of Schenectady [county line]. * * * 
This chapel contained a veritable or- 
gan, the very Christopher Columbus of 
its kind, in all probability the first in- 
strument of music of such dignity in 
the wilderness west of Albany'. Queen 
Anne in 1712 sent as furniture for the 
chapel a number of silver dishes and 
a quantity of church furnishings and 
supplies (including bibles) for this 
chapel and for missionary use among 
the Mohawks and Onondagas. This 
chapel was destroyed by the building 
of the Erie canal." At the time of the 
building of Queen Anne's chapel the 
Dutch Reformed and Episcopal de- 
nominations supported missions or 
missionaries among the Iroquois tribes. 

A mile east of Minaville in the town 
of Florida (in which Fort Hunter is 
also situated) a Reformed church was 
erected before 1784. 

The Caughnawaga Reformed Dutch 
church was built in 1763 at the eastern 
end of Caughnawaga (Fonda) in the 
present town of Mohawk. It was a 
stone structure and served the people 
of its neighborhood until 1842 when 
its congregation removed to worship 
in a church nearer the railroad sta- 
tion. In 1868 this noted building was 
torn down. 

An English church (which became 
the present St. John's Episcopal) was 
built of stone in Johnstown in 1771, 
by Johnson, and is mentioned in pre- 
ceding chapters. In 1836 this struc- 
ture was burned and in 1837 a new 
church was erected. Sir William 
Johnson gave his Lutheran and Pres- 
byterian neighbors glebes of 50 acres 
each and their church societies, at 
least, were in existence prior to the 
Revolution. These are the only Revo- 
lutionary church societies of Fulton 

existence in western Montgomery 
county, before or during the Revolu- 
tion: Three Reformed churches at 
Stone Arabia, Fort Plain, St. Johns- 
ville; two Lutheran churches at Stone 
Arabia and Palatine Church. In the 
Canajoharie and Palatine districts 
were seven churches — four Reformed 
churches at Stone Arabia, Fort Plain, 
St. Johnsville and Manheim; two 
Lutheran churches at Stone Arabia 
and Palatine Church and one Episco- 
pal or Union church at Indian Castle, 
Danube. In Montgomery county were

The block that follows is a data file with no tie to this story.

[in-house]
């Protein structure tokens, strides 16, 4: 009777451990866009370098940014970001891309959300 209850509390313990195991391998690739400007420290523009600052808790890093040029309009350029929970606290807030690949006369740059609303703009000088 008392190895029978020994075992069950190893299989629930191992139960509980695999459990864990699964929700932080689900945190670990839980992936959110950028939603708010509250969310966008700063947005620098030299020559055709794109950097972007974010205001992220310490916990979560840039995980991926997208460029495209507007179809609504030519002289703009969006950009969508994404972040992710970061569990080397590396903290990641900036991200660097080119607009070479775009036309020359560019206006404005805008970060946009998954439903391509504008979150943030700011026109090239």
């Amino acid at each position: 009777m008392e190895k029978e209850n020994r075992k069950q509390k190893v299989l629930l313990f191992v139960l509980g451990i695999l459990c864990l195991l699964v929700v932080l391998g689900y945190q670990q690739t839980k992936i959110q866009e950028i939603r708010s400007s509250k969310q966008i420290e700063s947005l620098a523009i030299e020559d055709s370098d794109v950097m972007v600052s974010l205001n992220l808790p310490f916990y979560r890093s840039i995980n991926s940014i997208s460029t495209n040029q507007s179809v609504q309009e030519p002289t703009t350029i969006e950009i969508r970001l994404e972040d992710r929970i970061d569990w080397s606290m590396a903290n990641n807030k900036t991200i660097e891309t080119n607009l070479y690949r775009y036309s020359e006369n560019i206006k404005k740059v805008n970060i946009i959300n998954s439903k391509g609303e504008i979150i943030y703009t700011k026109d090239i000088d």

eight Revolutionary churches — five Re- 
formed churches at Stone Arabia, Fort 
Plain, St. Johnsville, Caughnawaga 
(Fonda) and Minaville; two Lutheran 
churches at Stone Arabia and Palatine 
Church and one Episcopal church at 
Fort Hunter. In Fulton county were 
three Revolutionary church societies — 
Episcopal, Lutheran and Presbyterian. 
In Fulton and Montgomery counties 
(or old Montgomery county prior to 
1838) were eleven church societies at 
the end of the Revolution. All of these 
are in existence, with the exception of 
the Episcopal church at Fort Hunter, 
which was destroyed by the building 
of the Erie canal, as previously stated. 

The foregoing shows the following 
five churches or church societies in 

Hon. Francis Granger, postmaster- 
general under Gen. W. H. Harrison, has 
left an account of a Sunday at the 
old Caughnawaga Reformed Dutch 
church, which deserves a place here as 
illuminating the life of the times. A 
condensation of his narrative follows: 

" * * * Loads of the worshippers 
were coming in from the country. As 
fast as the women alighted from the 
sheepskin-bottomed chairs which 
formed the seats in the wagons, the 
men, after providing for their teams, 
repaired to a neighboring bar-room. 
Gravely, as befitted the day, each or- 
dered a drink. Having drained his 
glass, the thirsty Christian thrust his 
hand deep in his pocket and drew forth 
a long, narrow leather wallet, with a 
string woven in the neck, rolled up 
around the coin which it contained. 
Taking the purse by the bottom and 
emptying the cash into his left hand 
he selected a sixpence and laying it 



before the landlord, poured back the 
remainder into the depths of the wal- 
let, folded it carefully up, restored it 
to his pocket, and returned to the 
church. Thither Mr. Granger also be- 
took himself. An officious usher took 
him in charge, and, shutting him up in 
one of the high-partitioned box pews, 
which occupied most of the floor, left 
him to pursue his meditations. The 
most noticeable feature of the odd in- 
terior of the building was the pulpit, 
which was a little five-sided coop, 
perched aloft on a slender support, 
reached by the narrowest of stairways, 
and canopied by a sounding board 
that completely roofed it over. On the 
wall, on either side of the pulpit, hung 
a pole several feet in length, suspend-